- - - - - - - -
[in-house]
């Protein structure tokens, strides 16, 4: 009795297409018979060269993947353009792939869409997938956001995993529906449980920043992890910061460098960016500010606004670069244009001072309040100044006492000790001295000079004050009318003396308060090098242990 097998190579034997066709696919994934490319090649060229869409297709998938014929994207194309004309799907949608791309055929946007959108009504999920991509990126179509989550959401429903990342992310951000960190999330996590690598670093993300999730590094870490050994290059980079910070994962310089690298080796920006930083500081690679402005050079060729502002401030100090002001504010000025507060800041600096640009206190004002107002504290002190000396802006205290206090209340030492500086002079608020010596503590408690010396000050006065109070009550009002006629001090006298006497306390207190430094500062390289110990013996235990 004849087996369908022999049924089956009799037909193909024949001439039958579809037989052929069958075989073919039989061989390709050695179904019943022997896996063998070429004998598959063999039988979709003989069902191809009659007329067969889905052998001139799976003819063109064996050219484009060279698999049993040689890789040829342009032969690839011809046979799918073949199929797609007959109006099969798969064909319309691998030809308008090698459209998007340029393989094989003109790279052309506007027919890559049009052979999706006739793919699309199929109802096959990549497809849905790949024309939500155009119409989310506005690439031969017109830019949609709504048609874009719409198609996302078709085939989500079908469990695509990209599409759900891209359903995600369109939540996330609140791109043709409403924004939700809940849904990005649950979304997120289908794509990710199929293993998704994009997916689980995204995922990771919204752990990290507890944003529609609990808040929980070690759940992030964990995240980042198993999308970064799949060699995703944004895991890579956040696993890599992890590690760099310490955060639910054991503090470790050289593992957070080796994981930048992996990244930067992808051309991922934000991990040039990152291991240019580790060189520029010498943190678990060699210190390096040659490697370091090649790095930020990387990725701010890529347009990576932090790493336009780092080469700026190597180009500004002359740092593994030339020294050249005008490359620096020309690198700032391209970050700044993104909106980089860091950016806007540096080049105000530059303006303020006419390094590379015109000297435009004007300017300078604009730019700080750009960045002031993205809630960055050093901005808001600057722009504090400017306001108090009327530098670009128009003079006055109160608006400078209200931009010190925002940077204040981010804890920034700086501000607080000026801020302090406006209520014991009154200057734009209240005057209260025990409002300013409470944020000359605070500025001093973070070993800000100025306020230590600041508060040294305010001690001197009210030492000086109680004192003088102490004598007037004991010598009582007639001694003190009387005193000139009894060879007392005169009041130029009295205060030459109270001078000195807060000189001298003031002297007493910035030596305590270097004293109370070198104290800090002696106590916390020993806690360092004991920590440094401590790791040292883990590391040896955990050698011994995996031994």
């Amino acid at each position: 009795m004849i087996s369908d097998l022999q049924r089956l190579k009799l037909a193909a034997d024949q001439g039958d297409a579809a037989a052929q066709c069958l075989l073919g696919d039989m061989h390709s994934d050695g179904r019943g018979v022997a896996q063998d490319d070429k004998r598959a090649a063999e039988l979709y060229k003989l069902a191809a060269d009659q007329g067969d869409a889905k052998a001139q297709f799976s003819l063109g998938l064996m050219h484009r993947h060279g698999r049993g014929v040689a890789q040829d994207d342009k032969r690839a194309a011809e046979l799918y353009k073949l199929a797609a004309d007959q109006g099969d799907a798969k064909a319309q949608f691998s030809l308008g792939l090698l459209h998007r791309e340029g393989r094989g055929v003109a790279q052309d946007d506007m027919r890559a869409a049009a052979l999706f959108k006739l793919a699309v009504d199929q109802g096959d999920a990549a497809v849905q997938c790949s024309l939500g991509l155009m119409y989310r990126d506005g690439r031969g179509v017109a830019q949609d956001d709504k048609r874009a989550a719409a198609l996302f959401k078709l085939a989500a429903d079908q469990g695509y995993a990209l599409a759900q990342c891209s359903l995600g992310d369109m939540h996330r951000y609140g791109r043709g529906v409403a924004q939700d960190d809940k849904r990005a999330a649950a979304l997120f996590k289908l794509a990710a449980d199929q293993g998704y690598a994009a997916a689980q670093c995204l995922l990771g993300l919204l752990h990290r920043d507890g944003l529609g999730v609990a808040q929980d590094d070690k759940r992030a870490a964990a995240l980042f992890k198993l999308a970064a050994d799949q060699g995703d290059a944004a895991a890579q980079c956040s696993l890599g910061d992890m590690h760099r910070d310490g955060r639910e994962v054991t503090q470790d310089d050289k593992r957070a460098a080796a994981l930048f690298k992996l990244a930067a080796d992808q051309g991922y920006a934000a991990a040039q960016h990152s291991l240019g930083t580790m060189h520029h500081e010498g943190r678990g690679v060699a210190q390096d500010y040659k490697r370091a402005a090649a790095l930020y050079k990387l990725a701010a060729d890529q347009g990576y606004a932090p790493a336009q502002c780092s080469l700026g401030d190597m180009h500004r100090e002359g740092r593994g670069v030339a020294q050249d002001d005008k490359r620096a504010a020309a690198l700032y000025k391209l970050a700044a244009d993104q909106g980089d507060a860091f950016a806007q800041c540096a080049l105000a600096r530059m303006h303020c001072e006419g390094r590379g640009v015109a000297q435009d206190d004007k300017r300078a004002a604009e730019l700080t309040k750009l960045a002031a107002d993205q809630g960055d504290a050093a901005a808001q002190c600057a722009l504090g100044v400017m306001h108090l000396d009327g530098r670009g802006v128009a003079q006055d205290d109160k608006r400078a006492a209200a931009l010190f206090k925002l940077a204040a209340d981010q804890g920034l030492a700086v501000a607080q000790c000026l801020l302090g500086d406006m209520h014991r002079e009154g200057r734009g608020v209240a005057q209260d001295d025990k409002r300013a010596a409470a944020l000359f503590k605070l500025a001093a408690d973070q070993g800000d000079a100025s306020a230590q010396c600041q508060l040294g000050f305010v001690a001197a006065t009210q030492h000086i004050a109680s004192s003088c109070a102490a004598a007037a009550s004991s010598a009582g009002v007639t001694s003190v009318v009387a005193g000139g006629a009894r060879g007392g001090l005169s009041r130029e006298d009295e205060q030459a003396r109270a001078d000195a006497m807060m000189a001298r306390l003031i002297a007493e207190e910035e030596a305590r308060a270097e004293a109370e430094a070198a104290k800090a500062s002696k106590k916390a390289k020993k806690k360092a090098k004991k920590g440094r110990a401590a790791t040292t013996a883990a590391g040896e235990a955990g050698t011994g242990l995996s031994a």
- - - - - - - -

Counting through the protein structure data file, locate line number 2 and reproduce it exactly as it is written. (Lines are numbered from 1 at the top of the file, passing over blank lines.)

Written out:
């Protein structure tokens, strides 16, 4: 009795297409018979060269993947353009792939869409997938956001995993529906449980920043992890910061460098960016500010606004670069244009001072309040100044006492000790001295000079004050009318003396308060090098242990 097998190579034997066709696919994934490319090649060229869409297709998938014929994207194309004309799907949608791309055929946007959108009504999920991509990126179509989550959401429903990342992310951000960190999330996590690598670093993300999730590094870490050994290059980079910070994962310089690298080796920006930083500081690679402005050079060729502002401030100090002001504010000025507060800041600096640009206190004002107002504290002190000396802006205290206090209340030492500086002079608020010596503590408690010396000050006065109070009550009002006629001090006298006497306390207190430094500062390289110990013996235990 004849087996369908022999049924089956009799037909193909024949001439039958579809037989052929069958075989073919039989061989390709050695179904019943022997896996063998070429004998598959063999039988979709003989069902191809009659007329067969889905052998001139799976003819063109064996050219484009060279698999049993040689890789040829342009032969690839011809046979799918073949199929797609007959109006099969798969064909319309691998030809308008090698459209998007340029393989094989003109790279052309506007027919890559049009052979999706006739793919699309199929109802096959990549497809849905790949024309939500155009119409989310506005690439031969017109830019949609709504048609874009719409198609996302078709085939989500079908469990695509990209599409759900891209359903995600369109939540996330609140791109043709409403924004939700809940849904990005649950979304997120289908794509990710199929293993998704994009997916689980995204995922990771919204752990990290507890944003529609609990808040929980070690759940992030964990995240980042198993999308970064799949060699995703944004895991890579956040696993890599992890590690760099310490955060639910054991503090470790050289593992957070080796994981930048992996990244930067992808051309991922934000991990040039990152291991240019580790060189520029010498943190678990060699210190390096040659490697370091090649790095930020990387990725701010890529347009990576932090790493336009780092080469700026190597180009500004002359740092593994030339020294050249005008490359620096020309690198700032391209970050700044993104909106980089860091950016806007540096080049105000530059303006303020006419390094590379015109000297435009004007300017300078604009730019700080750009960045002031993205809630960055050093901005808001600057722009504090400017306001108090009327530098670009128009003079006055109160608006400078209200931009010190925002940077204040981010804890920034700086501000607080000026801020302090406006209520014991009154200057734009209240005057209260025990409002300013409470944020000359605070500025001093973070070993800000100025306020230590600041508060040294305010001690001197009210030492000086109680004192003088102490004598007037004991010598009582007639001694003190009387005193000139009894060879007392005169009041130029009295205060030459109270001078000195807060000189001298003031002297007493910035030596305590270097004293109370070198104290800090002696106590916390020993806690360092004991920590440094401590790791040292883990590391040896955990050698011994995996031994």